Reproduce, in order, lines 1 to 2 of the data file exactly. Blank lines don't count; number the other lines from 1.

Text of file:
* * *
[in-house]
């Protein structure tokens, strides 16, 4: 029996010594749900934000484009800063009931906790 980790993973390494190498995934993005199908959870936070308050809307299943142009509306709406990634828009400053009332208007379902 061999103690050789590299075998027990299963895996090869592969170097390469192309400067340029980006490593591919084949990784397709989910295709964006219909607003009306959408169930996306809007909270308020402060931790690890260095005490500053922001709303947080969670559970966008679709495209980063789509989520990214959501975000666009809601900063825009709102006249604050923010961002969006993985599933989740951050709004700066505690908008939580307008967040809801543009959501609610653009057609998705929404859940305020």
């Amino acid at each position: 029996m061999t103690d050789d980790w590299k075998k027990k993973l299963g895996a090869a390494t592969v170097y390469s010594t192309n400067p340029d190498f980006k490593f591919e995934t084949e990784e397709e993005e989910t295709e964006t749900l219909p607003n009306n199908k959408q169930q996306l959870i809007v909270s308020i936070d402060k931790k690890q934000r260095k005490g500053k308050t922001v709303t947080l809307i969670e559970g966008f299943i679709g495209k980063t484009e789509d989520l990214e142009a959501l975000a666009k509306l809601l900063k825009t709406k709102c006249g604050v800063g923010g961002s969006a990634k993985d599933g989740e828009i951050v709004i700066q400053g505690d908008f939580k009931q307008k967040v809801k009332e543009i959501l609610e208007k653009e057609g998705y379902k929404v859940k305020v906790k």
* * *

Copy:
[in-house]
């Protein structure tokens, strides 16, 4: 029996010594749900934000484009800063009931906790 980790993973390494190498995934993005199908959870936070308050809307299943142009509306709406990634828009400053009332208007379902 061999103690050789590299075998027990299963895996090869592969170097390469192309400067340029980006490593591919084949990784397709989910295709964006219909607003009306959408169930996306809007909270308020402060931790690890260095005490500053922001709303947080969670559970966008679709495209980063789509989520990214959501975000666009809601900063825009709102006249604050923010961002969006993985599933989740951050709004700066505690908008939580307008967040809801543009959501609610653009057609998705929404859940305020």